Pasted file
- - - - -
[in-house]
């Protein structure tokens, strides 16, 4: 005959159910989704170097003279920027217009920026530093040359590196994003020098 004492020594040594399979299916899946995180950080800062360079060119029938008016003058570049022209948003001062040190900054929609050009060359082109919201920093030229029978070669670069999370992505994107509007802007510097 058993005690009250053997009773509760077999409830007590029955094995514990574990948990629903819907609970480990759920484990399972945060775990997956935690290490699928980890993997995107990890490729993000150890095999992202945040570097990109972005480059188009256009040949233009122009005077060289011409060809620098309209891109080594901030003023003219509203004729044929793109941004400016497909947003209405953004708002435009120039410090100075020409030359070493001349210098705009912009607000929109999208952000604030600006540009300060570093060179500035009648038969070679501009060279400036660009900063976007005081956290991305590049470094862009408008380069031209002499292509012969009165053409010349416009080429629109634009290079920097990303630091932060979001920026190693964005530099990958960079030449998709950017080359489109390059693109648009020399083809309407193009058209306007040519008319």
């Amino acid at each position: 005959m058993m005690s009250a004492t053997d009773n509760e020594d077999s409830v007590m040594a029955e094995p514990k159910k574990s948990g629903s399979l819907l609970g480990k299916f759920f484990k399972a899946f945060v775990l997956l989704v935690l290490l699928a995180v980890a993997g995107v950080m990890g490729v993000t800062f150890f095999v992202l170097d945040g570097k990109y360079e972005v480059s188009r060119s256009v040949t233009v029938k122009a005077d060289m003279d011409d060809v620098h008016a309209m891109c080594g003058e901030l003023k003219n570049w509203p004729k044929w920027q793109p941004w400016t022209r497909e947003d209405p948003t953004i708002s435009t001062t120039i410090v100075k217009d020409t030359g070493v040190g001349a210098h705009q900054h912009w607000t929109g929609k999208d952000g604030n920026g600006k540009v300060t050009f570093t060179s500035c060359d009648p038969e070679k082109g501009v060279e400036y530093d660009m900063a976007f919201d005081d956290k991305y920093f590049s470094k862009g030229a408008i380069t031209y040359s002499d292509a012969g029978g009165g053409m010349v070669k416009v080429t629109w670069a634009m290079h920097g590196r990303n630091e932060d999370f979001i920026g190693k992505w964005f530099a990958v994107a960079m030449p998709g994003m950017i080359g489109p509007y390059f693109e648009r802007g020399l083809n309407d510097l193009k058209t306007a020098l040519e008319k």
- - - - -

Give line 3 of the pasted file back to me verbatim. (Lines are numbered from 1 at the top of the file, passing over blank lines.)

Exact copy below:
């Amino acid at each position: 005959m058993m005690s009250a004492t053997d009773n509760e020594d077999s409830v007590m040594a029955e094995p514990k159910k574990s948990g629903s399979l819907l609970g480990k299916f759920f484990k399972a899946f945060v775990l997956l989704v935690l290490l699928a995180v980890a993997g995107v950080m990890g490729v993000t800062f150890f095999v992202l170097d945040g570097k990109y360079e972005v480059s188009r060119s256009v040949t233009v029938k122009a005077d060289m003279d011409d060809v620098h008016a309209m891109c080594g003058e901030l003023k003219n570049w509203p004729k044929w920027q793109p941004w400016t022209r497909e947003d209405p948003t953004i708002s435009t001062t120039i410090v100075k217009d020409t030359g070493v040190g001349a210098h705009q900054h912009w607000t929109g929609k999208d952000g604030n920026g600006k540009v300060t050009f570093t060179s500035c060359d009648p038969e070679k082109g501009v060279e400036y530093d660009m900063a976007f919201d005081d956290k991305y920093f590049s470094k862009g030229a408008i380069t031209y040359s002499d292509a012969g029978g009165g053409m010349v070669k416009v080429t629109w670069a634009m290079h920097g590196r990303n630091e932060d999370f979001i920026g190693k992505w964005f530099a990958v994107a960079m030449p998709g994003m950017i080359g489109p509007y390059f693109e648009r802007g020399l083809n309407d510097l193009k058209t306007a020098l040519e008319k």